#667 – .NET Memory Performance Counters Updated When Garbage Collector Runs

The .NET CLR Memory performance counters can be used to track memory usage for CLR-based (.NET) applications.  The counters, however, are only updated when the garbage collector runs.  This means that if you’re watching one of the counters, you won’t necessarily see it update immediately after your application allocates some memory.

If you are doing some debugging or profiling related to memory management, you can force garbage collection at the point where you want to measure memory usage.  You do this using the GC.Collect method.  GC.Collect should not typically be called explicitly in production code.

    public class Program
    {
        private static List<object> _bigList = new List<object>();

        static void Main()
        {
            try
            {
#if DEBUG
                GC.Collect();
#endif

                while (true)
                {
                    ConsoleKeyInfo cki = Console.ReadKey();

                    int size = 1024 * 1024;  // 1MB
                    byte[] data = new byte[size];

                    Array.Clear(data, 0, size);

                    _bigList.Add(data);

#if DEBUG
                    GC.Collect();
#endif
                }
            }
            catch (Exception xx)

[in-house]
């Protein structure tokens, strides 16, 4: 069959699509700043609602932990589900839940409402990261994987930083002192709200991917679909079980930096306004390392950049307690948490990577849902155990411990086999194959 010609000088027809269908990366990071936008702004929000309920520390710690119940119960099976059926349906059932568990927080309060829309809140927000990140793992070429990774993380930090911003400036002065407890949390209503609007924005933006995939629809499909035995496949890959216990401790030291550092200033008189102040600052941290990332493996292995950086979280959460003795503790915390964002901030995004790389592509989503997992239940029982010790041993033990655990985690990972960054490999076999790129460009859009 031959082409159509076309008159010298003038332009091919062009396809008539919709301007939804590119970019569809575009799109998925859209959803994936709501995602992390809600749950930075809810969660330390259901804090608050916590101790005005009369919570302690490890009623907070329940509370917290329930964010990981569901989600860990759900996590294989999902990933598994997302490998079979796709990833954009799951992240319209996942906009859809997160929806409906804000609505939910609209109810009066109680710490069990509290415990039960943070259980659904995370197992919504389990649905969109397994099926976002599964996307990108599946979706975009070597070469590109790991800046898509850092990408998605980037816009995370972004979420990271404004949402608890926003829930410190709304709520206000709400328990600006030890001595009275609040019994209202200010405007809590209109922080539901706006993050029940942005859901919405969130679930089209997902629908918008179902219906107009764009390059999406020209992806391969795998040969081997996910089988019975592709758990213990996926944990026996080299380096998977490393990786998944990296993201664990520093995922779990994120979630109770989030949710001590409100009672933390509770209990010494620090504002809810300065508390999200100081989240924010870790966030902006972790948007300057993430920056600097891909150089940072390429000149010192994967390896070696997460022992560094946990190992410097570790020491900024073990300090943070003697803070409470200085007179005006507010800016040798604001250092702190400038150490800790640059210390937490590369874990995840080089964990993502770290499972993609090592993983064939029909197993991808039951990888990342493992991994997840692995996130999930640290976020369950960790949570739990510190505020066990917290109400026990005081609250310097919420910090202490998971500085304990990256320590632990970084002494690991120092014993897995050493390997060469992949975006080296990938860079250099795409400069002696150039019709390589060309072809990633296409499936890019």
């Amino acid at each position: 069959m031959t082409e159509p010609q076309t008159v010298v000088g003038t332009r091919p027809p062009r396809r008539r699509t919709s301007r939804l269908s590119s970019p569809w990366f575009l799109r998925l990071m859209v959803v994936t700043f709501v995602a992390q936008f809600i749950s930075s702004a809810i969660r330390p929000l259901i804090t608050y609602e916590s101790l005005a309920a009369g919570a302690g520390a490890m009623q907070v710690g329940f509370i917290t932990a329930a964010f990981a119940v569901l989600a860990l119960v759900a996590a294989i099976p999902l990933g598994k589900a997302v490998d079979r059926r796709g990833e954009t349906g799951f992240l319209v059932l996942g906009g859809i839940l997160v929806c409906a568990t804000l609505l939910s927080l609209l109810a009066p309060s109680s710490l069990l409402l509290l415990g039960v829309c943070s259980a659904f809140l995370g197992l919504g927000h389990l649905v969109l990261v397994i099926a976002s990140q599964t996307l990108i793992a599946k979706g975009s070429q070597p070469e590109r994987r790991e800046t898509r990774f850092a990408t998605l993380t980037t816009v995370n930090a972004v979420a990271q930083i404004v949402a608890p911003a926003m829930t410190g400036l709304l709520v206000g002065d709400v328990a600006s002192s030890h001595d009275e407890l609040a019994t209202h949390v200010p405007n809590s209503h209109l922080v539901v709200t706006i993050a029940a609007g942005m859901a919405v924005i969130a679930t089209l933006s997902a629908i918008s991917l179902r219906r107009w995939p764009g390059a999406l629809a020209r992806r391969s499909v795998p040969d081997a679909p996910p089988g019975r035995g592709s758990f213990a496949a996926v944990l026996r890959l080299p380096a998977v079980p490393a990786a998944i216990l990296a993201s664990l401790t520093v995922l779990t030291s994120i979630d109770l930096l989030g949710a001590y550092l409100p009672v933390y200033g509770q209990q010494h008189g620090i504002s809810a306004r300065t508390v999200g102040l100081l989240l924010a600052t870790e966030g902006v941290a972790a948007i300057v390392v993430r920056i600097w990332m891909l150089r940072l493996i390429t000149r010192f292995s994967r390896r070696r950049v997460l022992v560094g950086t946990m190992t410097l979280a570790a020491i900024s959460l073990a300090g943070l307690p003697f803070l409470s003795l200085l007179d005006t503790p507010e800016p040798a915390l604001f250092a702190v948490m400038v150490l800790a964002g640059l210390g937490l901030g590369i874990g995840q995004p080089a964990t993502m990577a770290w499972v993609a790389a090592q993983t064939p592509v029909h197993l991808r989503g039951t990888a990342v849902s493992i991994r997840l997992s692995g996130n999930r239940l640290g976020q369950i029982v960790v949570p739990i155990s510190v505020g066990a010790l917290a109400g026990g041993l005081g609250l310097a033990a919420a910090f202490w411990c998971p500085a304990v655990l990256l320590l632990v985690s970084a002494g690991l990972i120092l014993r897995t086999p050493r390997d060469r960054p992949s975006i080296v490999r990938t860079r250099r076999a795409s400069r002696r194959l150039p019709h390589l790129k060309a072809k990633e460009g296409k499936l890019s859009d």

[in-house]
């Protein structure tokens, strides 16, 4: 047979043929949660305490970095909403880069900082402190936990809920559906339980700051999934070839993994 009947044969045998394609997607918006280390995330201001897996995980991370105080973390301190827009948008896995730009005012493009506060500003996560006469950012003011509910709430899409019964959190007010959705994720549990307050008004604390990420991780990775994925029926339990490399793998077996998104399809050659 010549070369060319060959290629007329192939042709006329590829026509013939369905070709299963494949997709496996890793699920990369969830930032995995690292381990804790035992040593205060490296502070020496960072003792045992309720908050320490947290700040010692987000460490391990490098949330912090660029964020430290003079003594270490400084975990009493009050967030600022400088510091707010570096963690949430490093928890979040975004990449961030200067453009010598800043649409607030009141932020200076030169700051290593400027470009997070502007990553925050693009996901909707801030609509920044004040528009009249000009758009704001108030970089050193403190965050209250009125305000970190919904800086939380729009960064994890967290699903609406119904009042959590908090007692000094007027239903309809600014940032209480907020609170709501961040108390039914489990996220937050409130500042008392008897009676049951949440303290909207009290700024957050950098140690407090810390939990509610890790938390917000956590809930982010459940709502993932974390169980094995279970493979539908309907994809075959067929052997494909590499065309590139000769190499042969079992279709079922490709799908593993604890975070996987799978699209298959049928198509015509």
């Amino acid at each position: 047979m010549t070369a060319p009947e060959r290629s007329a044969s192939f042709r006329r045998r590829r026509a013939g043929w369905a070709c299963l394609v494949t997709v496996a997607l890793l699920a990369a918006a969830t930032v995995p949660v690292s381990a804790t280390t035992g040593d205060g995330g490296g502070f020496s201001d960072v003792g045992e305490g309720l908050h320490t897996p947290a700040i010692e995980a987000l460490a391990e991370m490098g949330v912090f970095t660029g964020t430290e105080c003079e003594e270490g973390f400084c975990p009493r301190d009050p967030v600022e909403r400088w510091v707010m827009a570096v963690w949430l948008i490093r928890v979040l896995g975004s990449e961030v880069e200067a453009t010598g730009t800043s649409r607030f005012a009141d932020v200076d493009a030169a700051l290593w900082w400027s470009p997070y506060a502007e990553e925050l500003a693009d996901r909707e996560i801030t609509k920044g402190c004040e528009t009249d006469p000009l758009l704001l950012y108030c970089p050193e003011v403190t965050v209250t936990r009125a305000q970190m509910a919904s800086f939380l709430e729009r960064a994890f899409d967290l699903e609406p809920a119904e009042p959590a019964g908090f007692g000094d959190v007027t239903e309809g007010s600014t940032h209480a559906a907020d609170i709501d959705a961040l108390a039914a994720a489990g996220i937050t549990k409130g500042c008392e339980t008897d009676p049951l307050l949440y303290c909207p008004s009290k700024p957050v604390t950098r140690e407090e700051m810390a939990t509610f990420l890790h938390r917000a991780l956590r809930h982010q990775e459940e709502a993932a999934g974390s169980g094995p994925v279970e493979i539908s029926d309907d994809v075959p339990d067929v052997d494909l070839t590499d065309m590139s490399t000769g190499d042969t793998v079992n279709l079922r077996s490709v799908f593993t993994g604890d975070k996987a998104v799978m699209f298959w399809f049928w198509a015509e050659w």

{
                Console.WriteLine(xx.ToString());
                Console.ReadLine();
                }
        }
    }
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#424 – The Garbage Collector

In C#, you don’t explicitly delete heap-based objects.  Instead, the CLR will reclaim memory from objects that are no longer used, by running a Garbage Collector.

The garbage collector (GC) can release memory only for managed objects created on the heap.  It’s only job is to release memory.  It can’t clean up or release other resources, like file handles or database connections.

The GC will typically perform garbage collection when the amount of available physical memory is becoming too low or when the amount of virtual memory consumed by your application is becoming too large.

You can’t predict when garbage collection is going to happen, or even if it’s going to happen, prior to an application terminating.